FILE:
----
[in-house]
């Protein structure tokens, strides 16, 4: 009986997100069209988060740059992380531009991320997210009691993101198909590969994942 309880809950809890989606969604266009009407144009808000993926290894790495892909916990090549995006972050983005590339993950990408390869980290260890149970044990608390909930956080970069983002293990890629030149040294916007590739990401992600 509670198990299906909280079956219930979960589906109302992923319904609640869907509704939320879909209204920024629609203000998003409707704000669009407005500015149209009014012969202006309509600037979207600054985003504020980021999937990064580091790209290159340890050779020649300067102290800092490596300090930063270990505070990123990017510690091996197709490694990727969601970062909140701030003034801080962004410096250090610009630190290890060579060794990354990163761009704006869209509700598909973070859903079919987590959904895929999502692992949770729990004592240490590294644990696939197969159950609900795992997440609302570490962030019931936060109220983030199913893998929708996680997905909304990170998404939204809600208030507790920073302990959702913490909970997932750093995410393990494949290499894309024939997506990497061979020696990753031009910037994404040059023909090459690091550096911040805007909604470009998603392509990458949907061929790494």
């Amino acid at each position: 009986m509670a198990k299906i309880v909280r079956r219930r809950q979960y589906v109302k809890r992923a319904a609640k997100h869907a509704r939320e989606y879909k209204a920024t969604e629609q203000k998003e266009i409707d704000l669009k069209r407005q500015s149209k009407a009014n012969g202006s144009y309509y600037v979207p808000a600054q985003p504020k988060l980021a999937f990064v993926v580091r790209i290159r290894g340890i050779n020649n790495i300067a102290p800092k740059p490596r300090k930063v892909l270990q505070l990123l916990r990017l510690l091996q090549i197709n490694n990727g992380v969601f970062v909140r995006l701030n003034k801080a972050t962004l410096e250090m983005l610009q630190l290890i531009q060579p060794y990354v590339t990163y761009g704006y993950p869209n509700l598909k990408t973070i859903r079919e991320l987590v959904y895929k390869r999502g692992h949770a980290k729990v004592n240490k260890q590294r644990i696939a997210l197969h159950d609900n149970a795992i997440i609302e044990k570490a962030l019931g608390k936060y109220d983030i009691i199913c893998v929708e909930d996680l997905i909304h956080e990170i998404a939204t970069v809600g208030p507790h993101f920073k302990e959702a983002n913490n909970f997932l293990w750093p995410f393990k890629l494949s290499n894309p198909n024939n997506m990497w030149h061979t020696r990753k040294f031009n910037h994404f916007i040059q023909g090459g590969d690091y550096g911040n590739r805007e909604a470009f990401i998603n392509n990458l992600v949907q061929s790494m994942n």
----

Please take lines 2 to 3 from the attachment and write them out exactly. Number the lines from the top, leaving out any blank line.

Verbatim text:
């Protein structure tokens, strides 16, 4: 009986997100069209988060740059992380531009991320997210009691993101198909590969994942 309880809950809890989606969604266009009407144009808000993926290894790495892909916990090549995006972050983005590339993950990408390869980290260890149970044990608390909930956080970069983002293990890629030149040294916007590739990401992600 509670198990299906909280079956219930979960589906109302992923319904609640869907509704939320879909209204920024629609203000998003409707704000669009407005500015149209009014012969202006309509600037979207600054985003504020980021999937990064580091790209290159340890050779020649300067102290800092490596300090930063270990505070990123990017510690091996197709490694990727969601970062909140701030003034801080962004410096250090610009630190290890060579060794990354990163761009704006869209509700598909973070859903079919987590959904895929999502692992949770729990004592240490590294644990696939197969159950609900795992997440609302570490962030019931936060109220983030199913893998929708996680997905909304990170998404939204809600208030507790920073302990959702913490909970997932750093995410393990494949290499894309024939997506990497061979020696990753031009910037994404040059023909090459690091550096911040805007909604470009998603392509990458949907061929790494």
């Amino acid at each position: 009986m509670a198990k299906i309880v909280r079956r219930r809950q979960y589906v109302k809890r992923a319904a609640k997100h869907a509704r939320e989606y879909k209204a920024t969604e629609q203000k998003e266009i409707d704000l669009k069209r407005q500015s149209k009407a009014n012969g202006s144009y309509y600037v979207p808000a600054q985003p504020k988060l980021a999937f990064v993926v580091r790209i290159r290894g340890i050779n020649n790495i300067a102290p800092k740059p490596r300090k930063v892909l270990q505070l990123l916990r990017l510690l091996q090549i197709n490694n990727g992380v969601f970062v909140r995006l701030n003034k801080a972050t962004l410096e250090m983005l610009q630190l290890i531009q060579p060794y990354v590339t990163y761009g704006y993950p869209n509700l598909k990408t973070i859903r079919e991320l987590v959904y895929k390869r999502g692992h949770a980290k729990v004592n240490k260890q590294r644990i696939a997210l197969h159950d609900n149970a795992i997440i609302e044990k570490a962030l019931g608390k936060y109220d983030i009691i199913c893998v929708e909930d996680l997905i909304h956080e990170i998404a939204t970069v809600g208030p507790h993101f920073k302990e959702a983002n913490n909970f997932l293990w750093p995410f393990k890629l494949s290499n894309p198909n024939n997506m990497w030149h061979t020696r990753k040294f031009n910037h994404f916007i040059q023909g090459g590969d690091y550096g911040n590739r805007e909604a470009f990401i998603n392509n990458l992600v949907q061929s790494m994942n």